On their right were more than 200 Black adult spectators. On their left, a crowd was gathering among the elms of Kelly Ingram Park. The marchers hesitated. The entire Black district around Sixteenth Street Baptist was blockaded with police lines, squad cars, fire trucks. Fireman stood next to their rigs, sweating in their dun-colored slickers. “Do not cross,” Connor intoned. “If you come any further, we will turn the fire hoses on you.”

Sixty young protestors were arrested in the first wave of demonstrations in or near Kelly Ingram Park. Several were attacked by police dogs. Bystanders threw bricks and rocks at the policemen and firemen. When the water drove them back, they sneaked into buildings so they could lob their projectiles from above. A white man was arrested when he attempted to drive his car into demonstrators. Twenty-seven demonstrators knelt and prayed at City Hall, where they were arrested and charged with loitering. Fifty demonstrators were arrested at 20th Street and Second Avenue.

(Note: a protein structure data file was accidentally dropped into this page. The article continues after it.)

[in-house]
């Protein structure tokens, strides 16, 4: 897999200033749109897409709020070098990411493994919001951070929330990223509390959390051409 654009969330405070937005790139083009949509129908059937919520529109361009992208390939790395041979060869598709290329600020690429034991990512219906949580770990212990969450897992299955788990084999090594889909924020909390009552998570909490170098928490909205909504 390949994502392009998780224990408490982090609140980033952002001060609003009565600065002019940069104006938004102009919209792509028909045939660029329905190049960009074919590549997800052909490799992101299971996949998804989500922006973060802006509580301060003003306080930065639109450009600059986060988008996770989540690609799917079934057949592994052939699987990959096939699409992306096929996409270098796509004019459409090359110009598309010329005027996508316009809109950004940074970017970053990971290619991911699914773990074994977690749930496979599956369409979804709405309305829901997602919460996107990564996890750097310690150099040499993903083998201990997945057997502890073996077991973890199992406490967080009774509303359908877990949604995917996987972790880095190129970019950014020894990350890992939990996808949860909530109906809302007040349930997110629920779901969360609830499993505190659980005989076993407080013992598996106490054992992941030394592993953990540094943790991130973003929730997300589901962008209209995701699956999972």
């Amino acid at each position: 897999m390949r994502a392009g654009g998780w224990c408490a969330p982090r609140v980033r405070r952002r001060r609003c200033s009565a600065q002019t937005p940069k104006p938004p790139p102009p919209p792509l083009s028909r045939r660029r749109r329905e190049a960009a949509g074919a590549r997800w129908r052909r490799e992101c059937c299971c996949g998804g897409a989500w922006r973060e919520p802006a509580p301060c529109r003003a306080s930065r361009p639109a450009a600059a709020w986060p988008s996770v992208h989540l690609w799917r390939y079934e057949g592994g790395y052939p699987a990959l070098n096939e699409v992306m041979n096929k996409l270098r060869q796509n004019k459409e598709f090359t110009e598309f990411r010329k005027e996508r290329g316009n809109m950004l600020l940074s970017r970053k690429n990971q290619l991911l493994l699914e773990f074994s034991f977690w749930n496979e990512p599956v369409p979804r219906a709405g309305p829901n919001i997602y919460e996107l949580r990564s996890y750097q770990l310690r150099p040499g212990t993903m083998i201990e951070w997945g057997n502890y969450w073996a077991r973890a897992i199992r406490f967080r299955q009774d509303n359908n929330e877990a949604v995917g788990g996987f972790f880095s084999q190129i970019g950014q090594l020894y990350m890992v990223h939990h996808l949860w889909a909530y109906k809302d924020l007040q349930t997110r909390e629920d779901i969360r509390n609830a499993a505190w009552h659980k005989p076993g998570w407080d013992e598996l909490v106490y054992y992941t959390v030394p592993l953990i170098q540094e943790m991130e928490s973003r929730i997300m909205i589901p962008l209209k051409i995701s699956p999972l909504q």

By Saturday, May 4, more than 3,000 protestors had been arrested since the start of the demonstrations in early April. Jails in Birmingham and throughout Jefferson County were filled to capacity, so many of those arrested were taken to the Alabama State Fairground, also known as Fair Park.

But the plan by Movement leaders to desegregate the city would slowly head to its desired result.

Barnett Wright is the editor of The Birmingham Times and author of “1963: How the Birmingham Civil Rights Movement Changed America and the World